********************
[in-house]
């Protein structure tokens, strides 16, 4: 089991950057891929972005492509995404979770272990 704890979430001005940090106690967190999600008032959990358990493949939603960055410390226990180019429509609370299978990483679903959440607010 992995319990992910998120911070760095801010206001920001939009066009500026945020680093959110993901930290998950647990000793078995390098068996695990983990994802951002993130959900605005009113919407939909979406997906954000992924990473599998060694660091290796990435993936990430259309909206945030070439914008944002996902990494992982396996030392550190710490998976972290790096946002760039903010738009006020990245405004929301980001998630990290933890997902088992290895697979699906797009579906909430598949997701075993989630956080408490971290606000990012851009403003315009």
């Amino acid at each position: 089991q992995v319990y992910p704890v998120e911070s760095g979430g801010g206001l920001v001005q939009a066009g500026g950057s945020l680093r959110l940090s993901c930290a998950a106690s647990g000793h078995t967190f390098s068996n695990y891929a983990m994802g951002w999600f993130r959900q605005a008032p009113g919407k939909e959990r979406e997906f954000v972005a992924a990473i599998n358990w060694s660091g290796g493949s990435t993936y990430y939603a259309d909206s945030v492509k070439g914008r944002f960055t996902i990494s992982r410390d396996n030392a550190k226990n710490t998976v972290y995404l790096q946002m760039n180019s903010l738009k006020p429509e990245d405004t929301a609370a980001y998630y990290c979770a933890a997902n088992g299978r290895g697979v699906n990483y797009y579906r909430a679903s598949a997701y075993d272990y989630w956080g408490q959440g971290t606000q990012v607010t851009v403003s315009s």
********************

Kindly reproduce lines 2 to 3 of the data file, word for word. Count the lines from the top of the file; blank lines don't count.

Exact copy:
């Protein structure tokens, strides 16, 4: 089991950057891929972005492509995404979770272990 704890979430001005940090106690967190999600008032959990358990493949939603960055410390226990180019429509609370299978990483679903959440607010 992995319990992910998120911070760095801010206001920001939009066009500026945020680093959110993901930290998950647990000793078995390098068996695990983990994802951002993130959900605005009113919407939909979406997906954000992924990473599998060694660091290796990435993936990430259309909206945030070439914008944002996902990494992982396996030392550190710490998976972290790096946002760039903010738009006020990245405004929301980001998630990290933890997902088992290895697979699906797009579906909430598949997701075993989630956080408490971290606000990012851009403003315009």
């Amino acid at each position: 089991q992995v319990y992910p704890v998120e911070s760095g979430g801010g206001l920001v001005q939009a066009g500026g950057s945020l680093r959110l940090s993901c930290a998950a106690s647990g000793h078995t967190f390098s068996n695990y891929a983990m994802g951002w999600f993130r959900q605005a008032p009113g919407k939909e959990r979406e997906f954000v972005a992924a990473i599998n358990w060694s660091g290796g493949s990435t993936y990430y939603a259309d909206s945030v492509k070439g914008r944002f960055t996902i990494s992982r410390d396996n030392a550190k226990n710490t998976v972290y995404l790096q946002m760039n180019s903010l738009k006020p429509e990245d405004t929301a609370a980001y998630y990290c979770a933890a997902n088992g299978r290895g697979v699906n990483y797009y579906r909430a679903s598949a997701y075993d272990y989630w956080g408490q959440g971290t606000q990012v607010t851009v403003s315009s």